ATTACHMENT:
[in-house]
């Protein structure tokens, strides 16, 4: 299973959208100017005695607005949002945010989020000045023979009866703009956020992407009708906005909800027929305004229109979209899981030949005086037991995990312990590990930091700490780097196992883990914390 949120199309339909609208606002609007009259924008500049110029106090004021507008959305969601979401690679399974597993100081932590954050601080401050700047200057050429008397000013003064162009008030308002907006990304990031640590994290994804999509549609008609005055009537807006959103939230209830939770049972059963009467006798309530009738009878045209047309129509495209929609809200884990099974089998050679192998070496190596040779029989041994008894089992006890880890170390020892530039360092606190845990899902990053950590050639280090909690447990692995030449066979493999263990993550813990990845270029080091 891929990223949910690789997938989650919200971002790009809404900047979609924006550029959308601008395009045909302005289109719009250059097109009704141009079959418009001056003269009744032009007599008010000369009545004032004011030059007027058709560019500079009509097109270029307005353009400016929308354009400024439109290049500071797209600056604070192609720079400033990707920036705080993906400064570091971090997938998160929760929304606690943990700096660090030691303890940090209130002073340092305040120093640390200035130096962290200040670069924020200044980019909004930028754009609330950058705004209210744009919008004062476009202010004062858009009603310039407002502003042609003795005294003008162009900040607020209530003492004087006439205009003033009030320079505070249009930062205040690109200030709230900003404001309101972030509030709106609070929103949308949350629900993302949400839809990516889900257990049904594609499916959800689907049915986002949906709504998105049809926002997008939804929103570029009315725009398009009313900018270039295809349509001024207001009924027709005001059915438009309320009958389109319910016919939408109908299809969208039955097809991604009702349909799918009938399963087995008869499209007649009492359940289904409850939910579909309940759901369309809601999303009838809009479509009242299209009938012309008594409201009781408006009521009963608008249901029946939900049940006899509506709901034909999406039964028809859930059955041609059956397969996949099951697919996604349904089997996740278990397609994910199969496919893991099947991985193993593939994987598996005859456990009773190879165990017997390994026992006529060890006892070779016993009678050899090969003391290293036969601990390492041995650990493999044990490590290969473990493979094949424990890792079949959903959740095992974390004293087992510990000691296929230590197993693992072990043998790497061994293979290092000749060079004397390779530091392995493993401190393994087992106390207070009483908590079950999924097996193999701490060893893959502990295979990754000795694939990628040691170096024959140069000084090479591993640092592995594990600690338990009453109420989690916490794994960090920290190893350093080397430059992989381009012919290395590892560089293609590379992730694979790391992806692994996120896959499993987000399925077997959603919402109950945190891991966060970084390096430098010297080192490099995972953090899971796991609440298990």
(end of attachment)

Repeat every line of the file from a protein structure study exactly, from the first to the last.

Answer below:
[in-house]
């Protein structure tokens, strides 16, 4: 299973959208100017005695607005949002945010989020000045023979009866703009956020992407009708906005909800027929305004229109979209899981030949005086037991995990312990590990930091700490780097196992883990914390 949120199309339909609208606002609007009259924008500049110029106090004021507008959305969601979401690679399974597993100081932590954050601080401050700047200057050429008397000013003064162009008030308002907006990304990031640590994290994804999509549609008609005055009537807006959103939230209830939770049972059963009467006798309530009738009878045209047309129509495209929609809200884990099974089998050679192998070496190596040779029989041994008894089992006890880890170390020892530039360092606190845990899902990053950590050639280090909690447990692995030449066979493999263990993550813990990845270029080091 891929990223949910690789997938989650919200971002790009809404900047979609924006550029959308601008395009045909302005289109719009250059097109009704141009079959418009001056003269009744032009007599008010000369009545004032004011030059007027058709560019500079009509097109270029307005353009400016929308354009400024439109290049500071797209600056604070192609720079400033990707920036705080993906400064570091971090997938998160929760929304606690943990700096660090030691303890940090209130002073340092305040120093640390200035130096962290200040670069924020200044980019909004930028754009609330950058705004209210744009919008004062476009202010004062858009009603310039407002502003042609003795005294003008162009900040607020209530003492004087006439205009003033009030320079505070249009930062205040690109200030709230900003404001309101972030509030709106609070929103949308949350629900993302949400839809990516889900257990049904594609499916959800689907049915986002949906709504998105049809926002997008939804929103570029009315725009398009009313900018270039295809349509001024207001009924027709005001059915438009309320009958389109319910016919939408109908299809969208039955097809991604009702349909799918009938399963087995008869499209007649009492359940289904409850939910579909309940759901369309809601999303009838809009479509009242299209009938012309008594409201009781408006009521009963608008249901029946939900049940006899509506709901034909999406039964028809859930059955041609059956397969996949099951697919996604349904089997996740278990397609994910199969496919893991099947991985193993593939994987598996005859456990009773190879165990017997390994026992006529060890006892070779016993009678050899090969003391290293036969601990390492041995650990493999044990490590290969473990493979094949424990890792079949959903959740095992974390004293087992510990000691296929230590197993693992072990043998790497061994293979290092000749060079004397390779530091392995493993401190393994087992106390207070009483908590079950999924097996193999701490060893893959502990295979990754000795694939990628040691170096024959140069000084090479591993640092592995594990600690338990009453109420989690916490794994960090920290190893350093080397430059992989381009012919290395590892560089293609590379992730694979790391992806692994996120896959499993987000399925077997959603919402109950945190891991966060970084390096430098010297080192490099995972953090899971796991609440298990």